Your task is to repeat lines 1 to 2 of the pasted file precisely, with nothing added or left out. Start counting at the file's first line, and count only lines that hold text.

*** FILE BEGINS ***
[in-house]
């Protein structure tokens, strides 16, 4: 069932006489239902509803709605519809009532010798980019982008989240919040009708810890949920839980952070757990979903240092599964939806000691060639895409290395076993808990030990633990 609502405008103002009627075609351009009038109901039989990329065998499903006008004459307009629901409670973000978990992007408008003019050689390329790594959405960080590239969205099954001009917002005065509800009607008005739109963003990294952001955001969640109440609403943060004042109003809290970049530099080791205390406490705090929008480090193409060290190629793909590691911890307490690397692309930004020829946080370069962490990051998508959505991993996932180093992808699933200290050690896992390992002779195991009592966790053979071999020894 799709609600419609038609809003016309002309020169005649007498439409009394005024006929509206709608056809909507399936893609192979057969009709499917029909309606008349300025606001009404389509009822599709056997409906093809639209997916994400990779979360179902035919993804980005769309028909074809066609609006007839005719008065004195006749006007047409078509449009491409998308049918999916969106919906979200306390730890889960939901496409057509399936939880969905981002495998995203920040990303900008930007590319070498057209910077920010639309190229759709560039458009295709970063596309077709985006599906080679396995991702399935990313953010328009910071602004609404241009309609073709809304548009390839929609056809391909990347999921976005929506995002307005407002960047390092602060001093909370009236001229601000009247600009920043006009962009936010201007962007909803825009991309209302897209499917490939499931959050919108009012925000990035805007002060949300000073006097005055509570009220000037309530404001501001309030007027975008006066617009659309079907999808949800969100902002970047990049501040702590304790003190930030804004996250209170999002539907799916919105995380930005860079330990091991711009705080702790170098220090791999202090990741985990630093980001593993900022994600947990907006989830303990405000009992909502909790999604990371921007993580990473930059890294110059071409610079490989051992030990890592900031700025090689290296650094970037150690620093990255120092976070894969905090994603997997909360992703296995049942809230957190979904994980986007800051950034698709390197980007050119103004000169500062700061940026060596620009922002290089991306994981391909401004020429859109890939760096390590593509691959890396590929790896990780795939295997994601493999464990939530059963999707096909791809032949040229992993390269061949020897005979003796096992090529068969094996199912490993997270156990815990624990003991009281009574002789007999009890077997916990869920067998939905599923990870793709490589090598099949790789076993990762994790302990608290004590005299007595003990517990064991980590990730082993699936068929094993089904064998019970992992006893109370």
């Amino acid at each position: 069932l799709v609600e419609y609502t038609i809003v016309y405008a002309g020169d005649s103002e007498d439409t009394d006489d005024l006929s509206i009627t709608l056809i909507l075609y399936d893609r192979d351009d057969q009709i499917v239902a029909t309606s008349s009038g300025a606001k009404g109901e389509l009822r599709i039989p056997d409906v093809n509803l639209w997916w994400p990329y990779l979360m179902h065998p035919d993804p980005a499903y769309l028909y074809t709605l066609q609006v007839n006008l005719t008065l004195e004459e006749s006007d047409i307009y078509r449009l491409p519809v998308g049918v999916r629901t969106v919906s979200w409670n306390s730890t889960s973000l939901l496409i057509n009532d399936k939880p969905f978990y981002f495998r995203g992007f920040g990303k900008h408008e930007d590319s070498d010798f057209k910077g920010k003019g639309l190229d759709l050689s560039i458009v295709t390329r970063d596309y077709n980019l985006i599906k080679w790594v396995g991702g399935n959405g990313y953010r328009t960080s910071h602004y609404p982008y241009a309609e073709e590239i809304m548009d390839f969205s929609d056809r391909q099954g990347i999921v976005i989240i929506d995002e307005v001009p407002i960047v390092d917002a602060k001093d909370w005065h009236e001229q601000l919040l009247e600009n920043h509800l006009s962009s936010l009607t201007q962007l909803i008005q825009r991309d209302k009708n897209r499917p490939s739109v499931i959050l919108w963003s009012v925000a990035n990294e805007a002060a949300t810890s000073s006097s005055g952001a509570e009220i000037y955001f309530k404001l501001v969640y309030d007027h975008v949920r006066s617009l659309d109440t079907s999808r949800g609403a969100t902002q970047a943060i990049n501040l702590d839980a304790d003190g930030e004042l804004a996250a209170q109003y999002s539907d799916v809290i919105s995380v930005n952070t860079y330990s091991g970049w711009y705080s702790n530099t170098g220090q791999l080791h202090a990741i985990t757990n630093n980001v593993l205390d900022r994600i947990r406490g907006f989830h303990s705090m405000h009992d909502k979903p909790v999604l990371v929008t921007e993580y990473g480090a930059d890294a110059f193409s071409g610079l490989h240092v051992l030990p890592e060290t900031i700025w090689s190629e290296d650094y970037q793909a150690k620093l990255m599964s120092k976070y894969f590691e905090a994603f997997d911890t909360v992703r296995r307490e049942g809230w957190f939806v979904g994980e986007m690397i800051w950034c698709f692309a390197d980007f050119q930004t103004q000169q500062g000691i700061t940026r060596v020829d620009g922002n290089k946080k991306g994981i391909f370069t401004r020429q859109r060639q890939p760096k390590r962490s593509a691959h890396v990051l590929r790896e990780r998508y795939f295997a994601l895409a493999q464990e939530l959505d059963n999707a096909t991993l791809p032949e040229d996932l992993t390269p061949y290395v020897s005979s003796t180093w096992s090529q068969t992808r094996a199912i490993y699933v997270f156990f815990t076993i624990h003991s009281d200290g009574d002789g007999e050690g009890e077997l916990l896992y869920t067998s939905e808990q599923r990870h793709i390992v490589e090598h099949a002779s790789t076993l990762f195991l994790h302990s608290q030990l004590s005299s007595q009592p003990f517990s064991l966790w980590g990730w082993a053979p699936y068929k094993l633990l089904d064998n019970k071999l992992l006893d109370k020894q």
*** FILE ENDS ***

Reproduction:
[in-house]
């Protein structure tokens, strides 16, 4: 069932006489239902509803709605519809009532010798980019982008989240919040009708810890949920839980952070757990979903240092599964939806000691060639895409290395076993808990030990633990 609502405008103002009627075609351009009038109901039989990329065998499903006008004459307009629901409670973000978990992007408008003019050689390329790594959405960080590239969205099954001009917002005065509800009607008005739109963003990294952001955001969640109440609403943060004042109003809290970049530099080791205390406490705090929008480090193409060290190629793909590691911890307490690397692309930004020829946080370069962490990051998508959505991993996932180093992808699933200290050690896992390992002779195991009592966790053979071999020894 799709609600419609038609809003016309002309020169005649007498439409009394005024006929509206709608056809909507399936893609192979057969009709499917029909309606008349300025606001009404389509009822599709056997409906093809639209997916994400990779979360179902035919993804980005769309028909074809066609609006007839005719008065004195006749006007047409078509449009491409998308049918999916969106919906979200306390730890889960939901496409057509399936939880969905981002495998995203920040990303900008930007590319070498057209910077920010639309190229759709560039458009295709970063596309077709985006599906080679396995991702399935990313953010328009910071602004609404241009309609073709809304548009390839929609056809391909990347999921976005929506995002307005407002960047390092602060001093909370009236001229601000009247600009920043006009962009936010201007962007909803825009991309209302897209499917490939499931959050919108009012925000990035805007002060949300000073006097005055509570009220000037309530404001501001309030007027975008006066617009659309079907999808949800969100902002970047990049501040702590304790003190930030804004996250209170999002539907799916919105995380930005860079330990091991711009705080702790170098220090791999202090990741985990630093980001593993900022994600947990907006989830303990405000009992909502909790999604990371921007993580990473930059890294110059071409610079490989051992030990890592900031700025090689290296650094970037150690620093990255120092976070894969905090994603997997909360992703296995049942809230957190979904994980986007800051950034698709390197980007050119103004000169500062700061940026060596620009922002290089991306994981391909401004020429859109890939760096390590593509691959890396590929790896990780795939295997994601493999464990939530059963999707096909791809032949040229992993390269061949020897005979003796096992090529068969094996199912490993997270156990815990624990003991009281009574002789007999009890077997916990869920067998939905599923990870793709490589090598099949790789076993990762994790302990608290004590005299007595003990517990064991980590990730082993699936068929094993089904064998019970992992006893109370």